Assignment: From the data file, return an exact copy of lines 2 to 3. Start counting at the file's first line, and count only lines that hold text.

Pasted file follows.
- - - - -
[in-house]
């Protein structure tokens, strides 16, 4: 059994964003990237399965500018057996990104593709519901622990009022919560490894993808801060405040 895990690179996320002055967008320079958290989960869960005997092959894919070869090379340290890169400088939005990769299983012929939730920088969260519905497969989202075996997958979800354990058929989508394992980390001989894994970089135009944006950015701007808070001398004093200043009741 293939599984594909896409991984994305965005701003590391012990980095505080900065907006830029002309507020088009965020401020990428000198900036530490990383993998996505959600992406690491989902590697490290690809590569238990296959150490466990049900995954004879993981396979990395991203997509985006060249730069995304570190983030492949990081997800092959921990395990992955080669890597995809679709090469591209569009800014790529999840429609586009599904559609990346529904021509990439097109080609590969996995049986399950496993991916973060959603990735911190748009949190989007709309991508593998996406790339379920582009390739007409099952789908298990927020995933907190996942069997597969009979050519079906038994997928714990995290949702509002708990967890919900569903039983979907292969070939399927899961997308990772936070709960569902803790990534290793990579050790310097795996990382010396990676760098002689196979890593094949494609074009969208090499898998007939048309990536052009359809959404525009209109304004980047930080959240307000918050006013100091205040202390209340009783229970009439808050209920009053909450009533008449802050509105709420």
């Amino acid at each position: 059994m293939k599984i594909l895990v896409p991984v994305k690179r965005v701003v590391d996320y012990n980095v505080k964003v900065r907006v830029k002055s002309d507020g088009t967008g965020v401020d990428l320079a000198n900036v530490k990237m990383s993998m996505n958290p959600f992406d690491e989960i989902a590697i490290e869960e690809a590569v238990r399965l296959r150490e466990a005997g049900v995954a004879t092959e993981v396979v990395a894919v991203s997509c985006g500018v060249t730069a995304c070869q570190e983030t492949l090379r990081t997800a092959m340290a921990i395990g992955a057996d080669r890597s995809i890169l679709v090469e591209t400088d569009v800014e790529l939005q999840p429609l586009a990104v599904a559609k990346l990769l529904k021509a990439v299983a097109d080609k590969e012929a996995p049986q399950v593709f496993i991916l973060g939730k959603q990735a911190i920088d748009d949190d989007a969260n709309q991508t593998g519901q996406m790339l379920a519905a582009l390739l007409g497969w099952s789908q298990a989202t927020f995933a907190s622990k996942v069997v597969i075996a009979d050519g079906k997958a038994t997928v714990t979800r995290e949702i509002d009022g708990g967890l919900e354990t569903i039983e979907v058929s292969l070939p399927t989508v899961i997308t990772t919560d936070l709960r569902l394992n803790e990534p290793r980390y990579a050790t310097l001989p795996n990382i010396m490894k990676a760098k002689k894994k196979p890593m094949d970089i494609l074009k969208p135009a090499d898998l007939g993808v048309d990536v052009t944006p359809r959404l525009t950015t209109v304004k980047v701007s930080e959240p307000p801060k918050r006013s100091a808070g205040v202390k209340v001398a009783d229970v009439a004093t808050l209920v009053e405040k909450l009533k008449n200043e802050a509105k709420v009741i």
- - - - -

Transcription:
């Protein structure tokens, strides 16, 4: 059994964003990237399965500018057996990104593709519901622990009022919560490894993808801060405040 895990690179996320002055967008320079958290989960869960005997092959894919070869090379340290890169400088939005990769299983012929939730920088969260519905497969989202075996997958979800354990058929989508394992980390001989894994970089135009944006950015701007808070001398004093200043009741 293939599984594909896409991984994305965005701003590391012990980095505080900065907006830029002309507020088009965020401020990428000198900036530490990383993998996505959600992406690491989902590697490290690809590569238990296959150490466990049900995954004879993981396979990395991203997509985006060249730069995304570190983030492949990081997800092959921990395990992955080669890597995809679709090469591209569009800014790529999840429609586009599904559609990346529904021509990439097109080609590969996995049986399950496993991916973060959603990735911190748009949190989007709309991508593998996406790339379920582009390739007409099952789908298990927020995933907190996942069997597969009979050519079906038994997928714990995290949702509002708990967890919900569903039983979907292969070939399927899961997308990772936070709960569902803790990534290793990579050790310097795996990382010396990676760098002689196979890593094949494609074009969208090499898998007939048309990536052009359809959404525009209109304004980047930080959240307000918050006013100091205040202390209340009783229970009439808050209920009053909450009533008449802050509105709420």
């Amino acid at each position: 059994m293939k599984i594909l895990v896409p991984v994305k690179r965005v701003v590391d996320y012990n980095v505080k964003v900065r907006v830029k002055s002309d507020g088009t967008g965020v401020d990428l320079a000198n900036v530490k990237m990383s993998m996505n958290p959600f992406d690491e989960i989902a590697i490290e869960e690809a590569v238990r399965l296959r150490e466990a005997g049900v995954a004879t092959e993981v396979v990395a894919v991203s997509c985006g500018v060249t730069a995304c070869q570190e983030t492949l090379r990081t997800a092959m340290a921990i395990g992955a057996d080669r890597s995809i890169l679709v090469e591209t400088d569009v800014e790529l939005q999840p429609l586009a990104v599904a559609k990346l990769l529904k021509a990439v299983a097109d080609k590969e012929a996995p049986q399950v593709f496993i991916l973060g939730k959603q990735a911190i920088d748009d949190d989007a969260n709309q991508t593998g519901q996406m790339l379920a519905a582009l390739l007409g497969w099952s789908q298990a989202t927020f995933a907190s622990k996942v069997v597969i075996a009979d050519g079906k997958a038994t997928v714990t979800r995290e949702i509002d009022g708990g967890l919900e354990t569903i039983e979907v058929s292969l070939p399927t989508v899961i997308t990772t919560d936070l709960r569902l394992n803790e990534p290793r980390y990579a050790t310097l001989p795996n990382i010396m490894k990676a760098k002689k894994k196979p890593m094949d970089i494609l074009k969208p135009a090499d898998l007939g993808v048309d990536v052009t944006p359809r959404l525009t950015t209109v304004k980047v701007s930080e959240p307000p801060k918050r006013s100091a808070g205040v202390k209340v001398a009783d229970v009439a004093t808050l209920v009053e405040k909450l009533k008449n200043e802050a509105k709420v009741i």